SetUp functions for multiple test cases

Roy Smith roy at panix.com
Tue Jan 20 15:57:51 CET 2009


In article 
<45b0bf56-673c-40cd-a27a-62f9943d9f1a at r41g2000prr.googlegroups.com>,
 Georg Schmid <gspschmid at gmail.com> wrote:

> I've just started working with unittests and already hit a snag. I
> couldn't find out how to implement a setup function, that is executed
> only _once_ before all of the tests. Specifically, I need this for
> testing my database interface, and naturally I don't want to create a
> new database in-memory and fill it with example data for every single
> test case.

Short answer -- there's no way to do it in the unittest framework.

The True Unit Test Zealots will argue that all tests should be 100% 
independent of each other, which means there should be NO common state 
between test cases.  For that matter, they will also argue that unit tests 
should not interface with external resources like databases.  And they're 
right.

On the other hand, the Real World Test Pragmatists will argue that this is 
just not practical in all cases.  Real programs have classes which interact 
with the outside world, and they need to get tested.  You could stub out 
the external resource, but that's a lot of work, and may introduce as many 
problems as it solves.  Sometimes, a big part of what you're testing is 
your understanding of the external world (i.e. "does this really work like 
it's documented?").

Plus, some operations are just too expensive to do for every test case.  I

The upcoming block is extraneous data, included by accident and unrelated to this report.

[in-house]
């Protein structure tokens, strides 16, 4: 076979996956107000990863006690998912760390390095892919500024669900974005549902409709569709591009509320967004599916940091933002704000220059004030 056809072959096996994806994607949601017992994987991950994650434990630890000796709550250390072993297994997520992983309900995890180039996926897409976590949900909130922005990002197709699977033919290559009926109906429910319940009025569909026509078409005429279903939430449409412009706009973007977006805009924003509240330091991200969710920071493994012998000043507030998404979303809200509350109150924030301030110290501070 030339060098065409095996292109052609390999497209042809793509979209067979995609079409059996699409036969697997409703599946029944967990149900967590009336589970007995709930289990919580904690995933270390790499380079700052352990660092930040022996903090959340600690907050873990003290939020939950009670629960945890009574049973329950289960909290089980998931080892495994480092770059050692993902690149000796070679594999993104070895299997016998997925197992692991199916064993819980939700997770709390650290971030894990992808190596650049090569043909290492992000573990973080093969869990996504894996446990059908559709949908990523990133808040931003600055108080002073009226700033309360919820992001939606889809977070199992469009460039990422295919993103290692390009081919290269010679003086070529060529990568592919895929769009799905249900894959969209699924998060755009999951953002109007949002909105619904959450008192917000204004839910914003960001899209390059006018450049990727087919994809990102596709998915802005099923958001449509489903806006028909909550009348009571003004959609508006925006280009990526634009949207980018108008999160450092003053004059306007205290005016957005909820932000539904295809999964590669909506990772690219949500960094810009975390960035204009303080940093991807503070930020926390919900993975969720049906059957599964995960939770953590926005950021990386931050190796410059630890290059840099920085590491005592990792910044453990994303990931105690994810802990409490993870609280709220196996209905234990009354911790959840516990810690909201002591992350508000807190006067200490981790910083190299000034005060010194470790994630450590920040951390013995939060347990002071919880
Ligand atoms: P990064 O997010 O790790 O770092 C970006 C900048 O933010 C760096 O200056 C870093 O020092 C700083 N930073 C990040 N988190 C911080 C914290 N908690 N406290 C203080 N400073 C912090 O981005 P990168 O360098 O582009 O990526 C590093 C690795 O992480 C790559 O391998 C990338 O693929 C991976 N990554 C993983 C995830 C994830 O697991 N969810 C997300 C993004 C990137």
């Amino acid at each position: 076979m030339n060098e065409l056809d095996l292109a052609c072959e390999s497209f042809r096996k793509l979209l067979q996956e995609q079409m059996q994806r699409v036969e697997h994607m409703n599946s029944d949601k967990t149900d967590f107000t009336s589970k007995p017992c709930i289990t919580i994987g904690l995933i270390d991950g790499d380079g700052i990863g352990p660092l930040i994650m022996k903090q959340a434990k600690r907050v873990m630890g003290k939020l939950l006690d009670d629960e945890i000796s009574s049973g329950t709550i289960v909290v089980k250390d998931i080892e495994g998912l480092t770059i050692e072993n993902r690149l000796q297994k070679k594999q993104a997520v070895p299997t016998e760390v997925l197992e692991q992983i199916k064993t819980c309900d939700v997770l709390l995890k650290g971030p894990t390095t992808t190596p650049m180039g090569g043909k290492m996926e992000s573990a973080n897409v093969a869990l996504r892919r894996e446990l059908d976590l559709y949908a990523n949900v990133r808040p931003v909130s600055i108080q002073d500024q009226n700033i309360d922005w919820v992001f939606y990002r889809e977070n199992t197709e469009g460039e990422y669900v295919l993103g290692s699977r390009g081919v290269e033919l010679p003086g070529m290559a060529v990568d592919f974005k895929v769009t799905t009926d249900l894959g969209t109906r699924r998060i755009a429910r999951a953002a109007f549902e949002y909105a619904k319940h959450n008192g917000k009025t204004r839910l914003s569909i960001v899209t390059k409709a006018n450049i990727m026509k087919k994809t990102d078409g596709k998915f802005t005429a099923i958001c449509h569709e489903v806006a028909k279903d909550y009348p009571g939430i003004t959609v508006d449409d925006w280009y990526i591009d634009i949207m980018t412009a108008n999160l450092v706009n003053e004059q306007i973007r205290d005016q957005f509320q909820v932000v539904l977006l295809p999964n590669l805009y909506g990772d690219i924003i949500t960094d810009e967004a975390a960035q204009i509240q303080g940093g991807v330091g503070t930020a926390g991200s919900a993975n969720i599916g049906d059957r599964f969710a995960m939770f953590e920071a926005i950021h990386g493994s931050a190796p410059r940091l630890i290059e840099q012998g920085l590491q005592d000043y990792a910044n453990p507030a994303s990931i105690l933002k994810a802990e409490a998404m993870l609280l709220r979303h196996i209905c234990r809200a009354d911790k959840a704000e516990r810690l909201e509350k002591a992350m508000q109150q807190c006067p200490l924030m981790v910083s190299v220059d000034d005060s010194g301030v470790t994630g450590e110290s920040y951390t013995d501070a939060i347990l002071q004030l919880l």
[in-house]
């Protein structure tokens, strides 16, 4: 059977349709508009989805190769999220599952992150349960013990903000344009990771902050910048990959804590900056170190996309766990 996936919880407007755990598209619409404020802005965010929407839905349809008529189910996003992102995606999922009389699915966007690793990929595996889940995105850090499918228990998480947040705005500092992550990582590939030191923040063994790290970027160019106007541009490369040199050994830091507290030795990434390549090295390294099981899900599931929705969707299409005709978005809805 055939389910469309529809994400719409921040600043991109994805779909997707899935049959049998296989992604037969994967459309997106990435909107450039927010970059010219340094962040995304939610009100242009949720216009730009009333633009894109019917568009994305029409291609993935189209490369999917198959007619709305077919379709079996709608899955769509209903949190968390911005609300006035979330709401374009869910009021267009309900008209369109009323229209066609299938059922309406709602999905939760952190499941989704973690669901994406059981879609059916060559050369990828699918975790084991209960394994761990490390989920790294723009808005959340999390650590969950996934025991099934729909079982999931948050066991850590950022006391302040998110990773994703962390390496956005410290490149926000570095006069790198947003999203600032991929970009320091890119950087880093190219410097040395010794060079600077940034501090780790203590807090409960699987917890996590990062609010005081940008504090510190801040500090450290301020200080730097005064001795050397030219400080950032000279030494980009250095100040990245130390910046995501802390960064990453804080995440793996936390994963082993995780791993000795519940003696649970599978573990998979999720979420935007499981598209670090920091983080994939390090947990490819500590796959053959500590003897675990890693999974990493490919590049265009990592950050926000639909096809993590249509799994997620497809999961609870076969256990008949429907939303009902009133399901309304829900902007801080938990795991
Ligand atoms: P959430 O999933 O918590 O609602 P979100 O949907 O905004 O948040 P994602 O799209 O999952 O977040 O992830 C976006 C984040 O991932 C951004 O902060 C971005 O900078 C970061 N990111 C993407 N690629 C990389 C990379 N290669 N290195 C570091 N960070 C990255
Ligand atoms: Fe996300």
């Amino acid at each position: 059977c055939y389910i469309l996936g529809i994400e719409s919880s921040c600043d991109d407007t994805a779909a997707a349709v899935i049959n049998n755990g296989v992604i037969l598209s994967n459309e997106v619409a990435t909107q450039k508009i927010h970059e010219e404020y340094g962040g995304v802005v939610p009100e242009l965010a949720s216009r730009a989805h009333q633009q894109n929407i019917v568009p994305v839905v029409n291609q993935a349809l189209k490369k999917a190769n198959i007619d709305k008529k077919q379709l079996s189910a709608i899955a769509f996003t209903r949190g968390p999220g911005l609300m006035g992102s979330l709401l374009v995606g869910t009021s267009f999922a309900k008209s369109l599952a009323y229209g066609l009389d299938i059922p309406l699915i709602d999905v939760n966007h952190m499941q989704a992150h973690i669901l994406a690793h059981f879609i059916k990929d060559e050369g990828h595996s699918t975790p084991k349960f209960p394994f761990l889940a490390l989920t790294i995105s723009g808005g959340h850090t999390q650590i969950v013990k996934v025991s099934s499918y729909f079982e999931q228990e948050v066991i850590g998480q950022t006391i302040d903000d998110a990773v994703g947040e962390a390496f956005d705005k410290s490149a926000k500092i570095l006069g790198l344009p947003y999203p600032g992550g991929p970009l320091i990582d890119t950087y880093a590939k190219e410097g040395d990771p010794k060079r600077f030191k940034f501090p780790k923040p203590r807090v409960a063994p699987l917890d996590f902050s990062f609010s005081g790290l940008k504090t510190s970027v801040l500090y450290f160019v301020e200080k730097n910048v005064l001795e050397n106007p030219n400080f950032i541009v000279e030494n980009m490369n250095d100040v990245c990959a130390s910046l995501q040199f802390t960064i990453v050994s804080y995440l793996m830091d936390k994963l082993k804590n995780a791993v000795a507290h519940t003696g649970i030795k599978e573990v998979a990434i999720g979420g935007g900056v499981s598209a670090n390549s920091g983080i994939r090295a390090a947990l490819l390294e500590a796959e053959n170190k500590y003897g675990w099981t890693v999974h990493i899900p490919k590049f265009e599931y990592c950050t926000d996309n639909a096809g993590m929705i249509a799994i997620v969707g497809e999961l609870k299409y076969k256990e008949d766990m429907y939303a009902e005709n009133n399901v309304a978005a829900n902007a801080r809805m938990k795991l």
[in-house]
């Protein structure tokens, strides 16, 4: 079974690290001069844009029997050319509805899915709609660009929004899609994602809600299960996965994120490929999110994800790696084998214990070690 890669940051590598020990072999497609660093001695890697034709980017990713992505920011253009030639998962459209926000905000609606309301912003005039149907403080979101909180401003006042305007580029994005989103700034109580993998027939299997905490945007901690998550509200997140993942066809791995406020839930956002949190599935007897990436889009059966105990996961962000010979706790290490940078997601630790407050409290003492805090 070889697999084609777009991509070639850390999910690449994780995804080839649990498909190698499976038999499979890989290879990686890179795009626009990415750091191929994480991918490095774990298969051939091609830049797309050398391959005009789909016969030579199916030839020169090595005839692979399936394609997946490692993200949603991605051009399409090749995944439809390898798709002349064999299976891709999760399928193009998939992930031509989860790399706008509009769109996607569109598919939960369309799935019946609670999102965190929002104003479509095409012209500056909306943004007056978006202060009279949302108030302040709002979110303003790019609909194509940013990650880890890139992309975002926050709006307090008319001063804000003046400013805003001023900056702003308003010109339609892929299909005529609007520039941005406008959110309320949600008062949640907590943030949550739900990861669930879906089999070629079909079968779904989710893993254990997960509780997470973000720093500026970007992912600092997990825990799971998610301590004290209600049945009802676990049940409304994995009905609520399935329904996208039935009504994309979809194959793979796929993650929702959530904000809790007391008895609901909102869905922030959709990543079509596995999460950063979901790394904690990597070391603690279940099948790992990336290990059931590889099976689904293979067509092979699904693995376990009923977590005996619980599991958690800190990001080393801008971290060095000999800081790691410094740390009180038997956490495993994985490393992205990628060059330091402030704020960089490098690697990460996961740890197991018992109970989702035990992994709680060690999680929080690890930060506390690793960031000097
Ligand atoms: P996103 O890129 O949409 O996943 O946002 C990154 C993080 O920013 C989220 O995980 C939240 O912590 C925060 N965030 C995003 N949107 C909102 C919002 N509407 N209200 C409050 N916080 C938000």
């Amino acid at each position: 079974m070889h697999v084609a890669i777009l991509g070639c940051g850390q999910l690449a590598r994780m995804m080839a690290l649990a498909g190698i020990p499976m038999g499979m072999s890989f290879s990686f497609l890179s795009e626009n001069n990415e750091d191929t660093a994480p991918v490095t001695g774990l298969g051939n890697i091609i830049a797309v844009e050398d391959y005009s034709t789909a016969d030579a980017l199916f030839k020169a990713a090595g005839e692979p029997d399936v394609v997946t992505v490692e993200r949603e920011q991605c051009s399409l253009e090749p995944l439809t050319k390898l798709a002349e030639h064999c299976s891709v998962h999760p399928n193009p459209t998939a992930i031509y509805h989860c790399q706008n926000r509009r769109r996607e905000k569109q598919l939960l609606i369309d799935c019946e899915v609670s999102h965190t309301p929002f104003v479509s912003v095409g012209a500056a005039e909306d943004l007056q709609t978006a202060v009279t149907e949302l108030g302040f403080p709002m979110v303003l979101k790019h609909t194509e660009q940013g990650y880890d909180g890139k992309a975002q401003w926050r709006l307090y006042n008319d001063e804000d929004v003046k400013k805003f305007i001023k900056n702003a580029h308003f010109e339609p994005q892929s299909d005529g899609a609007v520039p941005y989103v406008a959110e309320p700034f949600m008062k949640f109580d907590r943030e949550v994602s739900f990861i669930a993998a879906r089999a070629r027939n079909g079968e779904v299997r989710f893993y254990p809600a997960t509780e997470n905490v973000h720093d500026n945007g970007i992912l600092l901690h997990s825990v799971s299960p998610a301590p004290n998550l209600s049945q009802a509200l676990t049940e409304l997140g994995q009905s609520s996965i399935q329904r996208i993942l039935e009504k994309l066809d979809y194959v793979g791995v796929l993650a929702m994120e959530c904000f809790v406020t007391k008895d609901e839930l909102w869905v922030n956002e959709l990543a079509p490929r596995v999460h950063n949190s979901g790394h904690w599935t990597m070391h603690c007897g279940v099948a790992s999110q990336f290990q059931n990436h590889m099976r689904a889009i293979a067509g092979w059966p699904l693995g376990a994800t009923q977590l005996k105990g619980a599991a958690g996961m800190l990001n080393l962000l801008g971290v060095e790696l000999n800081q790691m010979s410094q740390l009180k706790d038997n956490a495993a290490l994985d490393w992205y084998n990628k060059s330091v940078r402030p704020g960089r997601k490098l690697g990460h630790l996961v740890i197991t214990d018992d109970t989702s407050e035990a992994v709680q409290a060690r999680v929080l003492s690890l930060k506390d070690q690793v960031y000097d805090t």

don't know how long it takes to build your in-memory database.  If it takes 
one second, it probably makes sense to do it for every test case (unless 
you've got thousands of test cases).  If it takes 10 minutes, then it makes 
sense to do it once and deal with the fact that you're violating True Unit 
Test Dogma.

Anyway, do what I do.  I run the tests with a:

if __name__ == "__main__":
   blah blah

block at the bottom of the test file.  Just do your "do once" setup in that 
code block and store the result in a global.

You might have your setUp() method re-assign the global to an instance 
variable and then your test cases can access it via self.whatever.  The 
reason for that is if at some point in the future you change your mind and 
decide to re-build the database in setUp() for each test, you just have to 
change setUp(), not touch the individual test cases.



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